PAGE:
Thromb Haemost 1998; 80(02): 246-249
DOI: 10.1055/s-0037-1615182
Rapid Communication
Schattauer GmbH

Congenital Resistance to Activated Protein C in Patients with Lupus Anticoagulants: Evaluation of Two Functional Assays

Monica Galli
1  Divisione di Ematologia, Ospedali Riuniti, Bergamo and Hemophilia and Thrombosis Center “A. Bianchi Bonomi”, IRCCS, Maggiore Hospital and University of Milano, Italy
,
Francesca Duca
1  Divisione di Ematologia, Ospedali Riuniti, Bergamo and Hemophilia and Thrombosis Center “A. Bianchi Bonomi”, IRCCS, Maggiore Hospital and University of Milano, Italy
,
Luisa Ruggeri
1  Divisione di Ematologia, Ospedali Riuniti, Bergamo and Hemophilia and Thrombosis Center “A. Bianchi Bonomi”, IRCCS, Maggiore Hospital and University of Milano, Italy
,
Guido Finazzi
1  Divisione di Ematologia, Ospedali Riuniti, Bergamo and Hemophilia and Thrombosis Center “A. Bianchi Bonomi”, IRCCS, Maggiore Hospital and University of Milano, Italy
,
Barbara Negri
1  Divisione di Ematologia, Ospedali Riuniti, Bergamo and Hemophilia and Thrombosis Center “A. Bianchi Bonomi”, IRCCS, Maggiore Hospital and University of Milano, Italy
,
Marco Moia
1  Divisione di Ematologia, Ospedali Riuniti, Bergamo and Hemophilia and Thrombosis Center “A. Bianchi Bonomi”, IRCCS, Maggiore Hospital and University of Milano, Italy
› Author Affiliations
Further Information

Publication History

Received 19 January 1998

Accepted after resubmission 10 April 1998

Publication Date:
08 December 2017 (online)

Summary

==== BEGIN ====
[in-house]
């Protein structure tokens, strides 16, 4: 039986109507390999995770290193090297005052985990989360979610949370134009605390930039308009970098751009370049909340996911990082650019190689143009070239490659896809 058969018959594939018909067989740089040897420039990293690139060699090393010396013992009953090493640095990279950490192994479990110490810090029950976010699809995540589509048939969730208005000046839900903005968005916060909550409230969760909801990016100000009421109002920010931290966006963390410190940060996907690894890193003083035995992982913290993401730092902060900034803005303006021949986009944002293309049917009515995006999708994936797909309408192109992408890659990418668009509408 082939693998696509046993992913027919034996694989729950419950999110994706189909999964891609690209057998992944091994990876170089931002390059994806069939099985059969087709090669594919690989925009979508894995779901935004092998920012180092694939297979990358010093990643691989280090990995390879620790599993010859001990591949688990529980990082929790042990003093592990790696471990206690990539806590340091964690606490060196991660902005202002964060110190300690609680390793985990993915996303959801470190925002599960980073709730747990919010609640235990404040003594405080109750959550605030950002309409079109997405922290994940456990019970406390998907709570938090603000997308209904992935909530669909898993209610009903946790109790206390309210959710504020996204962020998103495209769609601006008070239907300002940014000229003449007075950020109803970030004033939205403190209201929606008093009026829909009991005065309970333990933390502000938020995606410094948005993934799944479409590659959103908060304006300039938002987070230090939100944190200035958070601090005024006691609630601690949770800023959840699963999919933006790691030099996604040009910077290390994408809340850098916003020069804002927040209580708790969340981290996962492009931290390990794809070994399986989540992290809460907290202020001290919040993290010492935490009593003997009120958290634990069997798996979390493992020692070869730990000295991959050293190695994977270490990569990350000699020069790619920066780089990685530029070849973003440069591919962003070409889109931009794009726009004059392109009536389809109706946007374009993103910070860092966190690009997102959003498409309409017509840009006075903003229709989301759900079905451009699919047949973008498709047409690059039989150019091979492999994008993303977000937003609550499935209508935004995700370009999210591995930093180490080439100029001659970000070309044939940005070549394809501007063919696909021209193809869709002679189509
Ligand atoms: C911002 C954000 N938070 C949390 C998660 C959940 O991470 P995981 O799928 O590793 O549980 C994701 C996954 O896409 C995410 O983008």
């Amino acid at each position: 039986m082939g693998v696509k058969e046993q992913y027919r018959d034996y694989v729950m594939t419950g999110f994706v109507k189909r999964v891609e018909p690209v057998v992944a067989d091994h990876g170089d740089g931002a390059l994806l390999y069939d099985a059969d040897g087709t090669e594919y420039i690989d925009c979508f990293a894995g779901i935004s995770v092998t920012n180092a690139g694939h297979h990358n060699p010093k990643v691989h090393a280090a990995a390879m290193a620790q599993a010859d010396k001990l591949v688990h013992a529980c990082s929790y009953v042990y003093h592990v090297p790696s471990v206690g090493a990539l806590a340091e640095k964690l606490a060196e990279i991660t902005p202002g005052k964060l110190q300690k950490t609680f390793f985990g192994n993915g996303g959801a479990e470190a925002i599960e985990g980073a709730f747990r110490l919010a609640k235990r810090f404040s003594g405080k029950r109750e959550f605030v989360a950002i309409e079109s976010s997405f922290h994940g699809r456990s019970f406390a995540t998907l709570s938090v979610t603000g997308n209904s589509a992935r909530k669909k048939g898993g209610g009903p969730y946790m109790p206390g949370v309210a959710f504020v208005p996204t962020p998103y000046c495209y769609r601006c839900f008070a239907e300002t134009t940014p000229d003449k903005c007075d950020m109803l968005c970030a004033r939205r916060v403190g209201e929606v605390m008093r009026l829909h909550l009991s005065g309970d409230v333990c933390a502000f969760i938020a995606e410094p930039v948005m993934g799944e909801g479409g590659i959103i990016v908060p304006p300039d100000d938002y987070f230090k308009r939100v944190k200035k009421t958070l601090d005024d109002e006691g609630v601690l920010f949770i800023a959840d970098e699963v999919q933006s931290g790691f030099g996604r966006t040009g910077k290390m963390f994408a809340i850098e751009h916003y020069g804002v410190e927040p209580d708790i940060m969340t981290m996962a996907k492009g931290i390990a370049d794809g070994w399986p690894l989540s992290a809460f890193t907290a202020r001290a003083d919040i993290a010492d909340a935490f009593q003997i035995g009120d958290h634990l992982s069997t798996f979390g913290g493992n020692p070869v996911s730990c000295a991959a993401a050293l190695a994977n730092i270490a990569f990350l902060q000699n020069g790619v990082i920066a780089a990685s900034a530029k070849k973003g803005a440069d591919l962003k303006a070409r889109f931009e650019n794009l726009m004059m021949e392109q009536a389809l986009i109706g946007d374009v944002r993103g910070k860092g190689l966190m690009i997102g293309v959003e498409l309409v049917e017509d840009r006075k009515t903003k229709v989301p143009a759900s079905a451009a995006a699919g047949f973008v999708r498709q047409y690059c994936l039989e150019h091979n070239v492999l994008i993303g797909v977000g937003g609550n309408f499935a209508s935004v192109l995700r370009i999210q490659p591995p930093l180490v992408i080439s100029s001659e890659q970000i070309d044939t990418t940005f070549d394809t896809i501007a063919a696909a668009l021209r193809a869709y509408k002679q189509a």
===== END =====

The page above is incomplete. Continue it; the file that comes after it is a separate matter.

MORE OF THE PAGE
The R506Q mutation (“Factor V Leiden”) is responsible for the resistance to activated Protein C (aPCR), that is evaluated by coagulation tests. Such tests cannot be used in patients with lupus anticoagulants (LAs), due to the interfering effect exerted by these antibodies on “in vitro” phospholipid-dependent coagulation tests. For this reason, assays have been developed to evaluate aPCR that are insensitive to the presence of LA antibodies. We evaluated two such coagulation tests in the plasma of 82 consecutive patients with LAs. By polymerase chain reaction 3 patients (3.6%) were found heterozygous for the R506Q mutation. aPCR was evaluated by two clotting assays, proposed to be “insensitive” to the presence of LAs: 1. aPCR-tissue factor-based assay, using Factor V deficient plasma and 1:40 diluted test plasma; 2. aPCR-dRVVT-based assay with highly concentrated phospholipids. Their interassay coefficient of variation was 28% and 6.2%, respectively. Compared to the polymerase chain reaction analysis, the 2 tests displayed the following characteristics: sensitivity 67% vs 100%, specificity 92% vs 96%, positive predictive value 25% vs 50%, negative predictive value 99% vs 100%, respectively. Among LA patients without the R506Q mutation, 5 scored positive in the aPCR-tissue factor-based assay, 2 in the aPCR-dRVVT-based assay and another one in both assays. Our findings suggest that the aPCRdRVVT-based test is more reliable and sensitive than the aPCR-tissue factor-based one to the R506Q mutation in patients with LAs. Both assays, when negative, make unlikely the presence of the R506Q mutation. Polymerase chain reaction analysis remains, however, to be performed when either test is positive.